Which laptop is the best for multi-track audio editing?
February 13, 2005 1:00 PM   Subscribe

Laptops (again). I want to buy one. Specifically, I want to know which laptop is the best for multi-track audio editing (and why). Aditionally, which software should I use if I want to create stories "pro" enough for radio journalism? Do I have to get pricey studio stuff? Finally, when people out there submit already-produced audio stories to say BBC, NPR, PRI, Pacifica . . . is there a simple way to send the files via email? What kind of file would it have to be?
posted by punkbitch to Computers & Internet (9 answers total) 1 user marked this as a favorite
Best answer: Any laptop with a Firewire port will be good for multitrack editing.

Firewire has the bandwidth to handle an audio adapter and a portable hard drive. Additionally, Apple FW ports are "bus-powered" which means fewer power packs to carry around if you're doing field recordings.

You could use an iBook if you want a really durable laptop with a long battery life.

There are many portable FW audio adapters. MOTU makes one that is portable, as does Edirol.

Smartdisk makes a portable, bus-powered FW hard drive.

You don't need special software for multitrack recordings. You can use something as simple as Tracktion to record multiple tracks and to then mix down to a final edit. It works with VST and AU plug-ins, has an EQ, and some other features to filter noise from recordings. If you just need two-track recording, Sound Studio Pro is just as good as Tracktion. Tracktion has the lowest learning curve of any multitrack sequencer and editor out there, and almost all of the important workhorse features found in the other more expensive and difficult-to-use sequencers.

A good recording is helped with a good, mono omnidirectional microphone. A Beyer M58 or Audio-Technica AT804 is a good choice for field recordings.

For submission via the Internet, you'll have to convert the file down to a manageable size. This means file compression. Converting your file from stereo to mono will halve the file size off the bat. There are different compression formats for audio out there; it will probably depend on the recipient as far as which they will want you to use.

SoundConverter is a handy utility for converting from one audio format to another, and gives you options to downsample the file to make it smaller, so that you can send it over the net. If you plan on just using MP3, you can just use iTunes to convert from AIFF to MP3.
posted by AlexReynolds at 1:23 PM on February 13, 2005

Many news outlets accept MP3 or MiniDisc (MD).

If you're sending an audition track with your resume, a MD or CD-R/W is acceptable, but an email attachment of your voice work.

Any Mac, Windows, or *NIX notebook should be sufficent. Before worrying about software, you should likely investigate the market. The market is crowded with interns, undergrads and aspiring freelancers seeking to become the next Lisa Mullins or Corey Flintoff. Some excellent online resources include the Association of Independents in Radio, the National Association of Broadcasters' Career Center, and NPR's own training projects page.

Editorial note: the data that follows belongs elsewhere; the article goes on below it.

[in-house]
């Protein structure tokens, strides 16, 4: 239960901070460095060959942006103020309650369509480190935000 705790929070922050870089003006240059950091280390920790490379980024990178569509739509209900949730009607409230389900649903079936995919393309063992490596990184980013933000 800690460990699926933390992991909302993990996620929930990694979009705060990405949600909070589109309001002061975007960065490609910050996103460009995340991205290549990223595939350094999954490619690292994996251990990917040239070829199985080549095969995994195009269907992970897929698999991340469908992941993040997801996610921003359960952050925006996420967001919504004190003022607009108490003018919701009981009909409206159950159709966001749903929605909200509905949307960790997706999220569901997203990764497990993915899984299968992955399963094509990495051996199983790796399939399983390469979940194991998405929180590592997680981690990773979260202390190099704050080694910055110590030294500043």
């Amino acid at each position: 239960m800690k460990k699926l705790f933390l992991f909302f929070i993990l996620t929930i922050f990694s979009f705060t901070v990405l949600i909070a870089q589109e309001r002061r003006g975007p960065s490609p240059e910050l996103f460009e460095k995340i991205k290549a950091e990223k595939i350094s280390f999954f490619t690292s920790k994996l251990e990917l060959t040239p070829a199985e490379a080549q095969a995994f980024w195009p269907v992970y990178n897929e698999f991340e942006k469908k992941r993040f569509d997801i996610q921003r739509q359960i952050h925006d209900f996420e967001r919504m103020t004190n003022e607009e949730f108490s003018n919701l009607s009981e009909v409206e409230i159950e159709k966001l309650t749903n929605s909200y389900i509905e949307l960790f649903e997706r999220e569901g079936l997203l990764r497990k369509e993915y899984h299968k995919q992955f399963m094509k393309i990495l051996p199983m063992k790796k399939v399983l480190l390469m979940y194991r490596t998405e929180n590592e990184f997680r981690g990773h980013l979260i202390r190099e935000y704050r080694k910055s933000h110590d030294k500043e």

pomegranate used to have some excellent links and info, but you'll have to consult the Wayback Machine to find 'em.
posted by Smart Dalek at 1:26 PM on February 13, 2005

Sorry - that second sentence should've read "...but not an email attachment of yor voice work."
posted by Smart Dalek at 1:28 PM on February 13, 2005

And here's the corrected link for Wayback.
posted by Smart Dalek at 1:30 PM on February 13, 2005

Hearing from an audio engineer friend, on the PC platform, Intel CPUs and chipsets are much more reliable for multi-track audio recording and editing. Stay far away from Pentium 4-M (hot) and Celeron-M (slow) processors and get a Pentium-M based laptop (often branded as Centrino by Intel).

If you don't want to lug around a Firewire audio interface, the Echo Indigo is a small Cardbus card that offers high quality stereo I/O.
posted by zsazsa at 1:49 PM on February 13, 2005

Some NPR stations will insist, rather than uploading, that you go through some wack procedure at your local NPR affiliate, where you play your sound elements for them over a high-speed link.
posted by inksyndicate at 4:42 PM on February 13, 2005

PRX (Public Radio Exchange) is a system where you can submit content that can be reviewed and possibly picked up by public radio stations (maybe networks too?). From what I understand, you wouldn't have to bother with emailing anything, as the stations would just download your audio right from the site. Unfortunately, I have yet to try either submitting or reviewing content, so I can't offer any specifics. It seems like a much better idea in principle, at least.
posted by afiler at 5:09 PM on February 13, 2005

To tell you the truth, virtually any new PC will have the chops to handle radio-style editing. Something like the Dell Inspiron 6000 series, will give you all you need.

In terms of "Professional" software, the BBC has used Cool Edit Pro (which is now Adobe Audition) for years. It's stable and it's easy to use. They even have very good free web training on their site.
posted by jeremias at 5:22 PM on February 13, 2005

Freelancer Tod Maffin's I Love Radio blog might be a good resource.
posted by bachelor#3 at 8:48 AM on February 14, 2005

« Older Removing Graffiti from a Car   |   Simple scripts or html to make clickable... Newer »
This thread is closed to new comments.